Aug 8, 2012
Shell now has the green light
from the government to harass marine mammals and put them at risk of a major
oil spill in the region.
The Arctic Ocean is home to an abundance of
wildlife. In the spring, consistent and extensive polynyas--stretches of open
water surrounded by sea ice—create pathways into the Arctic for bowhead
whales, seals, and birds seeking to take advantage of the explosion of
productivity created by summer's constant daylight.
this great migration of marine mammals and seabirds has been a part of the
Inupiat subsistence culture. Now, however, these animals and ecosystems are
at risk. Despite the lack of basic scientific information and demonstrated
ability to clean up spilled oil in Arctic conditions, our government is
poised to allow companies to move forward with offshore oil drilling in the
Whales, walrus, and other species are protected by
laws like the Marine Mammal Protection Act, but the National Marine
Fisheries Service and U.S. Fish and Wildlife Service may permit small
numbers of marine mammals to be "harassed" by industrial activities by
issuing the company an "incidental harassment authorization" or "letter of
So what, exactly, is allowed? According to the
government, Shell's plans will result in "Level B" harassment," which means
the activities have:
the potential to disturb a marine mammal or
marine mammal stock in the wild by causing disruption of behavioral
patterns, including, but not limited to, migration, breathing, nursing,
breeding, feeding, or sheltering but which does not have the potential to
injure a marine mammal or marine mammal stock in the wild.
to the government documents, Shell's drilling activities would result in
harassment of thousands of marine mammals such as whales and seals.
Of course, it is difficult to evaluate these numbers, or what they might
mean for these populations because we are missing basic information, such as
good estimates of the numbers of seals and walrus. A fuller understanding of
the food web, ocean conditions, and changes due to warming would allow us to
better understand the impacts of this harassment and Shell's proposals more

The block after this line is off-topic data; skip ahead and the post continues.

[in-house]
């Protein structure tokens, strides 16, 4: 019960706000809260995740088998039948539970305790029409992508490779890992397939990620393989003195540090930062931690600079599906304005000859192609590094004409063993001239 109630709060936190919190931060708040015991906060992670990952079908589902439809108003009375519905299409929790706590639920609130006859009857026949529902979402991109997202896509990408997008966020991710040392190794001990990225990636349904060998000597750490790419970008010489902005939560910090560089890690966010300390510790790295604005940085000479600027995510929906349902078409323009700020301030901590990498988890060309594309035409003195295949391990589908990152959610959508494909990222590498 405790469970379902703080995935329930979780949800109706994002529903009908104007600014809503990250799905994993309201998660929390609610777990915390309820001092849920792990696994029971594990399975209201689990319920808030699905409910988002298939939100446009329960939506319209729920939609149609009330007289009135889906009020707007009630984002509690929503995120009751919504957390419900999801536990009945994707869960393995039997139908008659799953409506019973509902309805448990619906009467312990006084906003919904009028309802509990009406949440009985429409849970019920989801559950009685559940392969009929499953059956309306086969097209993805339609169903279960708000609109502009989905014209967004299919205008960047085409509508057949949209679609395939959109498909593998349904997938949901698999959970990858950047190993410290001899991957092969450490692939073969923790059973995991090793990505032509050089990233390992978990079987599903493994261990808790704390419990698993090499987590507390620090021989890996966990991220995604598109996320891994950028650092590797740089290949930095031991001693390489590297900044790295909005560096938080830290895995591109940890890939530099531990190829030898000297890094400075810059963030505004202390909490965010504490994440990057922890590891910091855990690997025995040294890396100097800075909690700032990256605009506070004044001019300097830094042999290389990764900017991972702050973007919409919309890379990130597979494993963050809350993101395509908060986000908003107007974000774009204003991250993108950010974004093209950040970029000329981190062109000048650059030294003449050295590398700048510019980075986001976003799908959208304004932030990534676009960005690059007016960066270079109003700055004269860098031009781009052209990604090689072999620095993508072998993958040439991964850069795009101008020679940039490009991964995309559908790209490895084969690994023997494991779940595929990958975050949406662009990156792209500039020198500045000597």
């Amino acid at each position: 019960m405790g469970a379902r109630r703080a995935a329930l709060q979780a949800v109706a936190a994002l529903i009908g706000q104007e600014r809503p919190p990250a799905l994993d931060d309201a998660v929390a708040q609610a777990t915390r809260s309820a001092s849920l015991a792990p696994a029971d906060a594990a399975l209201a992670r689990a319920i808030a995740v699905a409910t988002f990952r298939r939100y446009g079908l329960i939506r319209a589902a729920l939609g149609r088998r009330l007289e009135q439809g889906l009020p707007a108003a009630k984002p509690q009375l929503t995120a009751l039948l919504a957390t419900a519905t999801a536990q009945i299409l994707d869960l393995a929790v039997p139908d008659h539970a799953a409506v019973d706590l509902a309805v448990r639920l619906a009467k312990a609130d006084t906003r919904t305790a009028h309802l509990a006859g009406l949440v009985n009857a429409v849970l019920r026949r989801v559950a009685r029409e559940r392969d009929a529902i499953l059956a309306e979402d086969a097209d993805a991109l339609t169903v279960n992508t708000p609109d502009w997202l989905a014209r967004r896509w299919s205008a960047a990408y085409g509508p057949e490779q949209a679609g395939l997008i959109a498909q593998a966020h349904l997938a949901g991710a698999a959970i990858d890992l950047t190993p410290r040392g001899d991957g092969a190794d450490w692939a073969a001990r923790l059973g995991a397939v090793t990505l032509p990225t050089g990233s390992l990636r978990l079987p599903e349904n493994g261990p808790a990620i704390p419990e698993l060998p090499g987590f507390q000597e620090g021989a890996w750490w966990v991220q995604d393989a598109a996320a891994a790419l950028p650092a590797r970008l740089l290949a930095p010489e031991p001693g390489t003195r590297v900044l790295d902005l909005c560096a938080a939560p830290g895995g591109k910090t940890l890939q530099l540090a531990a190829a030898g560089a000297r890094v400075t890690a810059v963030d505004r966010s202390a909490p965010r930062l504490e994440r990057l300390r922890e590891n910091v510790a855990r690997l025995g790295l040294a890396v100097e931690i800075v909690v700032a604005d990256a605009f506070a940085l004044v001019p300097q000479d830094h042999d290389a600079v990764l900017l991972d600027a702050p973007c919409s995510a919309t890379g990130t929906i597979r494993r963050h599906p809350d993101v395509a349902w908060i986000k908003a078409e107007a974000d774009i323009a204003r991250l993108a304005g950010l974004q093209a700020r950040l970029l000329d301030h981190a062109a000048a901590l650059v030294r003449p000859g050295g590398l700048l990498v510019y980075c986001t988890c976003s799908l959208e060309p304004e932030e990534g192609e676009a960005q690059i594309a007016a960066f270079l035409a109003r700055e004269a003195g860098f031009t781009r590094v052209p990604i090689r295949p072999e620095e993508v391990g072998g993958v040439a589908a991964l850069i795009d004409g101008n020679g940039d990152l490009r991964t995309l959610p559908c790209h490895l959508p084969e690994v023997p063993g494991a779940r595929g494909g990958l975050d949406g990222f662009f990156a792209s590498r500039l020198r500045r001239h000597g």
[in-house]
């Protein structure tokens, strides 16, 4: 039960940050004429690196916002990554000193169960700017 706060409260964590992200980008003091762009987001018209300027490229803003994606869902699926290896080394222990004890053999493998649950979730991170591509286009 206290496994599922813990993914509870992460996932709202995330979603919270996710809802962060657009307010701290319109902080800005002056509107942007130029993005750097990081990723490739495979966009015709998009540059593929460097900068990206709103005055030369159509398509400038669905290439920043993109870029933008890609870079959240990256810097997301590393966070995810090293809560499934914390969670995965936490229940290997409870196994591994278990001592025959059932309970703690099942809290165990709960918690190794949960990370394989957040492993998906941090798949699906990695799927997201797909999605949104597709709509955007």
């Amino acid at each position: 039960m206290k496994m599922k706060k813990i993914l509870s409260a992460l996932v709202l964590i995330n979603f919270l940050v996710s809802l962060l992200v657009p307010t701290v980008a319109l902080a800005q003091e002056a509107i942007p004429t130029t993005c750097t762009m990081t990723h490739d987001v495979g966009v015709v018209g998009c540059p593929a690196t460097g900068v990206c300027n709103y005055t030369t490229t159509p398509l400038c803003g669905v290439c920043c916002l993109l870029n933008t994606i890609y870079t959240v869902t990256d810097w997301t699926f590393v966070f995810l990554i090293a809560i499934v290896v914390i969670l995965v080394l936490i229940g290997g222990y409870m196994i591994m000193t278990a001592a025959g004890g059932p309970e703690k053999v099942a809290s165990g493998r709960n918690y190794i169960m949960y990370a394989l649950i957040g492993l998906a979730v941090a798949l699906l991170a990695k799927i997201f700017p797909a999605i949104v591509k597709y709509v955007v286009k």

A humorous website is drawing attention to the impact that
Shell's proposed Arctic drilling program will have on marine mammals, but
this is no joke. For its part, Shell continues to push aggressively to drill
this summer even as it backtracks on commitments to protect clean air,
argues with the Coast Guard about how strong its response barge must be, and
loses control of its drill ship.
Obviously, a catastrophic oil spill
would have a horrible impact on Arctic ecosystems. In addition to that risk,
Shell's proposed drilling would cause air, water and noise pollution from
vessel traffic and drilling operations.
matter, nitrogen oxides, and other pollutants will be released directly into
the air and water on which marine mammals depend. In addition, ice- breaking
and drilling will generate a substantial amount of noise that has the
potential to disrupt whales and other animals as they feed, nurse and
Instead of allowing Shell to harass and potentially harm
wildlife, our government should focus its attention on developing a vision
for the Arctic that is based on science, preparedness, and protecting the
health of Arctic ecosystems.
The American people deserve healthy
ocean ecosystems and affordable energy. Both are possible, but not without
planning and science. If we don't have the base knowledge of animals'
populations, how can we know the true effects of drilling in the Arctic?
The vibrancy and biodiversity of the Arctic ecosystem depend on these
choices, and we cannot allow the future of the Arctic Ocean to be dictated
by an oil company.